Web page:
Yesiller specialise in doubleface and import 90% of their raw materials from Spain, the UK, Australia and France. The company are currently moving more towards lighter skins to compete with Spain. In terms of machinery and chemicals, Yesiller import 80% from abroad. Yesil believes that quality is better in Spain and Italy, but says that Turkish companies are gradually improving.

Yesiller’s main customers are Germany then Russia, but they are also trying to sell to the Far East. He feels that big changes will soon take place in China and new regulations will force the country to change the way they do business. The company has exhibited in China for the past three years with varying degrees of success, but he is optimistic for the 2002 Shanghai exhibition.

China’s future influence

Chemicals manufacturers Verbo specialise in pigments and claim to take a 90% share of the Turkish pigments market. The company’s main customers are primarily in Türkiye and the Middle East and they also produce leather finishing chemicals. But sales manager Turgay Sahin said that Russia, Pakistan, India and China all have the potential for growth in the future, simply because of the high population numbers in these countries.

‘In the next ten years, the doubleface market in Türkiye will grow and then, after ten years, if China develops, they could become a real competitor’, said Ruken Mizrakli of Gündüz. But she is anxious about the instability of raw material prices. ‘2001 was a good year for us but we are concerned about prices in 2002 and we want to proceed carefully’, she said.

Gündüz import all of their raw materials from Spain and sell to garment manufacturers in Türkiye, Korea, the Far East, Russia and the US. But Mizrakli is optimistic for the future and the company are also opening a second tannery in Çorlu in 2002.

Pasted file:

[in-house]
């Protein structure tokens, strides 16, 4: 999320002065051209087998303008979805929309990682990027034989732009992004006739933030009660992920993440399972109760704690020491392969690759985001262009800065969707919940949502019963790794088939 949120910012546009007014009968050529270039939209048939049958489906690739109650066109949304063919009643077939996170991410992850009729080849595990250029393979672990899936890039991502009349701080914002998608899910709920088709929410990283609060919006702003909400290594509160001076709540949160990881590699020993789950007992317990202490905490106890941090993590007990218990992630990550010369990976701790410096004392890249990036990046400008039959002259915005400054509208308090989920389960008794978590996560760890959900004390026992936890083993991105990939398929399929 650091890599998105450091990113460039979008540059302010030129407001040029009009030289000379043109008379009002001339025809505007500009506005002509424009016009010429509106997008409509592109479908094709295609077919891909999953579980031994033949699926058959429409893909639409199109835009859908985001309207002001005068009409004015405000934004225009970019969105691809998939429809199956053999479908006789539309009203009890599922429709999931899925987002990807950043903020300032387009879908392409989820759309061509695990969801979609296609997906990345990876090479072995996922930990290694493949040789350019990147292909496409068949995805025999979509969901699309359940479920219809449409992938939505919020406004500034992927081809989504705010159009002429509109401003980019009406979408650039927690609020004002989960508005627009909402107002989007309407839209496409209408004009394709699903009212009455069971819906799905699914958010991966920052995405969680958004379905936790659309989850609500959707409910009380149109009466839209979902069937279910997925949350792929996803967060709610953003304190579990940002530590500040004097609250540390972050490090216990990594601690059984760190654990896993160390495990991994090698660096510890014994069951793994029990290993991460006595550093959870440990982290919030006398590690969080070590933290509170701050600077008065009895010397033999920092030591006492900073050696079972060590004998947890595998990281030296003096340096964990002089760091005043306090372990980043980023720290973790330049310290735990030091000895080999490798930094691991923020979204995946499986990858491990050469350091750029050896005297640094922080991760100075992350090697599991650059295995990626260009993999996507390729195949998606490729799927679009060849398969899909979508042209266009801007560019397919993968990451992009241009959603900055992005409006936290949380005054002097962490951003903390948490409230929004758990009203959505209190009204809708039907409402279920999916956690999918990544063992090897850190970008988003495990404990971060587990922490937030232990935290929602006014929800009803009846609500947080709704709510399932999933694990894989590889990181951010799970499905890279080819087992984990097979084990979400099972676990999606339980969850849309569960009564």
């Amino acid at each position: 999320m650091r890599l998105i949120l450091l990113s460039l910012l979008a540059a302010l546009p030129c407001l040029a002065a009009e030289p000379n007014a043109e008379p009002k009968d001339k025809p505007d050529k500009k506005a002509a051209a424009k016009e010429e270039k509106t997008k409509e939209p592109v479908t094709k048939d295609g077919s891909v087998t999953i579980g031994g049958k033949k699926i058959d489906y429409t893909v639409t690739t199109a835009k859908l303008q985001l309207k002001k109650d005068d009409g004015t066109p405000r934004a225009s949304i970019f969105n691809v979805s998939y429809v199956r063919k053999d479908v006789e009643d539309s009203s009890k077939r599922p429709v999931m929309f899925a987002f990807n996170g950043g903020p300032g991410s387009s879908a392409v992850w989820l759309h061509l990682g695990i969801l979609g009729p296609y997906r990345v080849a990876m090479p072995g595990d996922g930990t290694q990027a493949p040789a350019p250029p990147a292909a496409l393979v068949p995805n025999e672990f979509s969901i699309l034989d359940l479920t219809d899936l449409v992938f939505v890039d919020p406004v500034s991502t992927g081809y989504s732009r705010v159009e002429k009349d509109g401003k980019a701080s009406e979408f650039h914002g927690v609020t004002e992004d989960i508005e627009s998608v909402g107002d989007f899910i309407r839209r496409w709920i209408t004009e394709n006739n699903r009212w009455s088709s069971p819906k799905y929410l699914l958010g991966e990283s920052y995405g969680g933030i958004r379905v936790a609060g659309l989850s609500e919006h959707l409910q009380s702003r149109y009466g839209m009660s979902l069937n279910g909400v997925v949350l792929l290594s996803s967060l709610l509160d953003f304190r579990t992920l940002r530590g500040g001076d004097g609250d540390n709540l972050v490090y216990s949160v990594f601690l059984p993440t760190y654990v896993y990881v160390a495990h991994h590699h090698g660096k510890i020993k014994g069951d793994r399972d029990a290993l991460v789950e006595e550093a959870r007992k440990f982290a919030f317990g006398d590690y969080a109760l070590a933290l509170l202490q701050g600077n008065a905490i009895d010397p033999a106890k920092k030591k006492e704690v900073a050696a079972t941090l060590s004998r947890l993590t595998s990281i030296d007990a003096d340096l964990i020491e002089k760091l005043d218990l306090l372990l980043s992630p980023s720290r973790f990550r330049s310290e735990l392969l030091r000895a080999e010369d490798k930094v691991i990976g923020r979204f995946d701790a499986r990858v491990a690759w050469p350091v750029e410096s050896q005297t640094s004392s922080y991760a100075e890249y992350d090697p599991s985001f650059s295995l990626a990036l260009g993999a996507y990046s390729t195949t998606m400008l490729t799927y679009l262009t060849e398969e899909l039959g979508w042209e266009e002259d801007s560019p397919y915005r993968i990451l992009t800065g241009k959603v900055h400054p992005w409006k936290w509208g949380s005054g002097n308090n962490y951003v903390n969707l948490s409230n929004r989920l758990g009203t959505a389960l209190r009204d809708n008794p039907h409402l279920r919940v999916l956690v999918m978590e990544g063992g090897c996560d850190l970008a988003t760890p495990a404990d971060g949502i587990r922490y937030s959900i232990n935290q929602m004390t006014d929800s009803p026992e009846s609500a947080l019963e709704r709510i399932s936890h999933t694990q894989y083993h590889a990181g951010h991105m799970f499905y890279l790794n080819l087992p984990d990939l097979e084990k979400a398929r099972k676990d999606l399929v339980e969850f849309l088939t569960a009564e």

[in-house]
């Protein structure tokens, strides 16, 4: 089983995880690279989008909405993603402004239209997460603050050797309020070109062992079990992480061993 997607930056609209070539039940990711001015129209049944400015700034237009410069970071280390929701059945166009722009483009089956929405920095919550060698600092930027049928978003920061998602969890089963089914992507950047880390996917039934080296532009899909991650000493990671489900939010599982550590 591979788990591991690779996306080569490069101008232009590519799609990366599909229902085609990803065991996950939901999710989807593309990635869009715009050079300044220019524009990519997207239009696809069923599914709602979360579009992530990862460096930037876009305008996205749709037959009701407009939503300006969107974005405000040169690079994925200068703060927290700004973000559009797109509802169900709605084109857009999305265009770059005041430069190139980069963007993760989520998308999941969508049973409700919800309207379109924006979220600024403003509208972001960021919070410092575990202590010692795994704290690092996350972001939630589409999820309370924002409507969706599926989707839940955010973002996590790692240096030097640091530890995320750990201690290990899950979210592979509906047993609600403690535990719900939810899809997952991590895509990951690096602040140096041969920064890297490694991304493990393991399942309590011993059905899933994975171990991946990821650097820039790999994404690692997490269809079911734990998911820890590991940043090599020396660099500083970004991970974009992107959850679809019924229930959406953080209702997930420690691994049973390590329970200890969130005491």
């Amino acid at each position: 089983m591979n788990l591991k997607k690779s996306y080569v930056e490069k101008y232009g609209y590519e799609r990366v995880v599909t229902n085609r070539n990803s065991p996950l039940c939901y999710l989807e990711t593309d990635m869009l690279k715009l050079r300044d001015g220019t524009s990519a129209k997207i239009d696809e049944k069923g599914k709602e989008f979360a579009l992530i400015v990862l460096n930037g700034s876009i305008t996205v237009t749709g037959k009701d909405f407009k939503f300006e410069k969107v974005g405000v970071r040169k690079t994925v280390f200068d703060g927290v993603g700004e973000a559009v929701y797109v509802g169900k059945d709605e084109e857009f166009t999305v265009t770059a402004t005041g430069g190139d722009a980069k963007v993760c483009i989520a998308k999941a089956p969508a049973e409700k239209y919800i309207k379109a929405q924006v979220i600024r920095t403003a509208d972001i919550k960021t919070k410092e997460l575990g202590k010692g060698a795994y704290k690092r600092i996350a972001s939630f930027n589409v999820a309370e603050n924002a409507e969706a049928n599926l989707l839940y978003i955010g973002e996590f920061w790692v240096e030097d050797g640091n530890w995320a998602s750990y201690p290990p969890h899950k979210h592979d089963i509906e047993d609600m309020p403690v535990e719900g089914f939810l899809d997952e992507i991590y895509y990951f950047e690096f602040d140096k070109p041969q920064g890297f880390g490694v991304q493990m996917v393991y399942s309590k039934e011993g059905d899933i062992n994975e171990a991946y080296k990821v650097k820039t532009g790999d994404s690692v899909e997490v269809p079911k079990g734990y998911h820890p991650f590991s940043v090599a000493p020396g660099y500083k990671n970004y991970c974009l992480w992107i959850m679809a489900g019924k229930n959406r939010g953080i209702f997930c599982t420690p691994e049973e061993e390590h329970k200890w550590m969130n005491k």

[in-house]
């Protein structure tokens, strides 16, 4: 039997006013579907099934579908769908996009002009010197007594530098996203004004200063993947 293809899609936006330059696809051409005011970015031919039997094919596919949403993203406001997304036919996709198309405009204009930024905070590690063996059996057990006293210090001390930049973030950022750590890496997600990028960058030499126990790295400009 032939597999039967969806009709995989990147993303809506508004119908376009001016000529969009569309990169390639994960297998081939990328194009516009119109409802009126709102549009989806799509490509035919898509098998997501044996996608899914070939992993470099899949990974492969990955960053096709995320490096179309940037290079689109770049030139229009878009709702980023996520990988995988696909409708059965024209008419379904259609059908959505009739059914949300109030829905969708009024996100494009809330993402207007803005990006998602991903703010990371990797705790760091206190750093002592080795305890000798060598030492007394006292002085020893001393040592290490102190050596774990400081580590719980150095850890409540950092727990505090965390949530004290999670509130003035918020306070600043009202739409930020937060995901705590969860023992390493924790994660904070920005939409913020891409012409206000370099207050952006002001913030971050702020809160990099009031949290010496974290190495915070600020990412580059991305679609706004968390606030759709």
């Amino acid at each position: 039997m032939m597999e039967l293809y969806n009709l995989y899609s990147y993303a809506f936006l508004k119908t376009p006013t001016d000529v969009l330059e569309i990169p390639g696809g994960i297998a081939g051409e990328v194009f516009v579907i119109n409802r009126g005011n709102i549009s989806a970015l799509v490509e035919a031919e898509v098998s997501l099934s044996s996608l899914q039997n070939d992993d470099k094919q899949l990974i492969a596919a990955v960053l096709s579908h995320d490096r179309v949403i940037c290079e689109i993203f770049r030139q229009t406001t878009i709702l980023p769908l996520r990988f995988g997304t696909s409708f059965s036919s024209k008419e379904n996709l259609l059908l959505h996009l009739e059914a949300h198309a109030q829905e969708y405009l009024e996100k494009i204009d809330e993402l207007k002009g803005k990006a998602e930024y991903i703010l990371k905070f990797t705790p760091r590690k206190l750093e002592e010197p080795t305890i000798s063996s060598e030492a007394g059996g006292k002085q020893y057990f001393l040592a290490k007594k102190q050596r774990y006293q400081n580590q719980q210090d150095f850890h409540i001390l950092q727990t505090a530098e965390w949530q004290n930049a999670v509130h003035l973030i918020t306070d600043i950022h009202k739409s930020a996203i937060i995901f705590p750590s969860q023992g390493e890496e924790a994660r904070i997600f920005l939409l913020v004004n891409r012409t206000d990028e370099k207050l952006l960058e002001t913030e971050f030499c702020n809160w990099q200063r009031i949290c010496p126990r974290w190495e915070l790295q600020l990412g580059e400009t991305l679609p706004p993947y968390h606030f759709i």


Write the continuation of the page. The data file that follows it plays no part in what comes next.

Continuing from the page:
Hadi Oke from Erlüks Deri agrees on the future importance of China. Most of the company’s customers are in Russia because it is nearer and the demand is there, but he believes that China’s entry into the WTO will make trade economically easier. ‘China is a flower’, he said. ‘But first we need to trust China and its new system before we can build a relationship.’

Improving quality

Erlüks Deri only produce calf skin at their tannery in Çorlu. The company import the majority of their machinery from Italy and chemicals from Germany since many of the chemicals they need are not produced in Türkiye. The company import their raw materials mainly from the US and Europe. ‘Italy is the leader’, said Hadi Oke, ‘so to produce a leather of equal quality, you need to import raw materials. But Türkiye has a great future’, he added. ‘And because of this, Turkish companies are working hard to improve.’

Osmanogullari produce mainly nappa and lambskin, but also want to move into doubleface production. ‘We’ve bought the new machines and will begin production in 2002’, said Refik Yilmaz. He added that the quality of Turkish leather is developing and improving day by day. ‘Five years ago, the Turkish market was producing a lot of leather but quality was low. Now the situation has reversed’, he added.

‘Doubleface quality in Türkiye is better than other countries, and this is why Russia is so interested’, agrees Önder Agartioglu, president of the Agartioglu group. Agartioglu Deri have been in business for 58 years, specialising in doubleface, nappa, cow and goatskin. When asked how he coped with the 1998 crisis, Agartioglu replied: ‘We waited, we were patient and we survived.’ He also believes that both Russia and Türkiye’s importance in the world leather industry will grow considerably in the future.

New horizons

Although the crisis of 1998 forced many companies to look for alternate customers in alternate countries, many in the industry still acknowledge the importance of the Russian market. However, some of the Turkish companies are trying hard to move away from Russia to avoid the impact of any crisis that may hit the country in the future.